Howe: Hawks Approaching Opportunity Correctly

Like their even-keeled coach, Kirk Ferentz, the Iowa players often downplay the hype surrounding their games. Not Tuesday. The Hawkeyes met it head on. And as HI Publisher Rob Howe writes, it's right and refreshing.

IOWA CITY, Iowa - Iowa players usually follow the lead of their head coach when downplaying hype outside of the program. Tuesday, they met it head on.

Saying Saturday's match-up with Wisconsin rates as just another game on the schedule rings hollow. The Hawkeyes know that acknowledging the enormity of it doesn't stray from their grounded approach. It's refreshing.

"If you can't get up for the biggest game that anyone here is played in so far, I don't know what you can get up for," said normally cliche'-driven running back Mark Weisman.

The West-Division leading Badgers present Iowa with an opportunity rarely seen around these parts at this time of year. A Big Ten championship remains in play for the Hawkeyes.

Head Coach Kirk Ferentz seeks his third conference crown in 16 years at the helm. It'd be his first since 2004, the year Facebook launched. We'll call it the social media drought, irony considering the head man's aversion to new-fangled inventions.

"It's definitely the biggest game that I've played in. There's a lot on the table. Everybody should be ready to go," defensive end Drew Ott said.

Wisconsin (5-1 in the league) sits one game ahead of the Hawkeyes, Minnesota and Nebraska in the wild West. If Iowa beats the Badgers and then the Huskers next week, it could win the division if the Gophers slip up in Lincoln Saturday or Nov. 29 in Madison.

In '09 and '10, the Hawkeyes stumbled in November competing for the Big Ten title. Before that, you had to reach back to '04 when they beat Wisconsin at home in the regular season finale to capture the crown.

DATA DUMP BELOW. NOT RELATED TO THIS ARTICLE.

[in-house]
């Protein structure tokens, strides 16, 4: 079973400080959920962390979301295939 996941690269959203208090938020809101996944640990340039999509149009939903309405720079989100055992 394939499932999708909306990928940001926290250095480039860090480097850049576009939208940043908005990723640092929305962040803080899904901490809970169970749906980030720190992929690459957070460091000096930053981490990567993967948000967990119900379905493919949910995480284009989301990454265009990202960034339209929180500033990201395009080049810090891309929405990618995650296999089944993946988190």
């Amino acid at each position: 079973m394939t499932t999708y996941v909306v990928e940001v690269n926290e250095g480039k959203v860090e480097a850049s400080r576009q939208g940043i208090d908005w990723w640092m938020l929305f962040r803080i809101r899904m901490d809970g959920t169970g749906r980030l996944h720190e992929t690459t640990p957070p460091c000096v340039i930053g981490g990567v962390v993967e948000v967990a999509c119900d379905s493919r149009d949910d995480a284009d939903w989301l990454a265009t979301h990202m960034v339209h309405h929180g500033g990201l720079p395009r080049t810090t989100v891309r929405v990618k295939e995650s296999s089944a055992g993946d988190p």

Now, Iowa heads into Saturday's game seeking national relevance for the first time in the college careers of the players on this team. Granted, it wouldn't be in this position had the conference not gone to divisions due to expansion. But, this is the landscape today.

Win the West and a likely meeting with Ohio State awaits in the Big Ten Championship game on Dec. 6 in Indianapolis. The eyes of the college football world takes notice.

"The opportunities are there," Weisman said. "We just have to take advantage of everything we have. It's been a crazy year, up and down, but we're still in the hunt."

Two weeks ago, Minnesota throttled the Hawkeyes, 51-14, in Minneapolis. They also fell at home to two-win Iowa State and were dominated in the second half of a loss at Maryland.

At 7-3, Iowa still is looking for its first victory against an FBS program with a winning record. Meanwhile, the Badgers smashed then-No. 11 Nebraska 59-24 last Saturday in a contest that saw running back Melvin Gordon rush for a record 408 yards.

Wisconsin has tasted triumph the last five times it took the field. The Hawkeyes last won back-to-back games in September.

Tie it all together and very few outsiders see Iowa winning. Some sports books list the Badgers as 10-point favorites.

"I honestly think we play better as an underdog," strong safety Johnny Lowdermilk said. "I don't know if it's a certain mindset but I like going into the game as an underdog, going in with a chip on your shoulder and play like you have something to prove."

Ferentz teams have overcome the odds throughout his run. They've performed better with less pressure on many occasions. It occurred last year at Nebraska.

Football analysts and the betting public expect Wisconsin to roll. As Lowdermilk says, the Hawkeyes must be motivated to prove themselves.

It should be pointed out that Iowa has earned the underdog role. It's been woefully inconsistent this fall.

However, past results don't always dictate the future. You can find plenty of outcomes this season that didn't make sense based on the teams' performances leading up to them.

Northwestern serves as a great example. The Wildcats' resume reveals lopsided losses to Iowa and Nebraska and wins against Wisconsin and at Notre Dame.

Sometimes perception isn't always reality, either. We tend to overstate the dire straights of longshots.

Per a Phil Steele article published in August of '12:

From 1997-2011 there were 1,360 teams that were favored by 7.5 to 10 points and of those 1,360 teams there were 359 upsets…That means that 26.39% of the time a team was favored by 7.5 to 10 points it lost outright and that translates into 1 upset every 3.8 games.

We'll find out Saturday if the Hawkeyes buck the odds. If not, it won't because they approached things wrongly this week.

Their confidence Tuesday impresses. They're embracing. They're believing. Now, they have to prove it.


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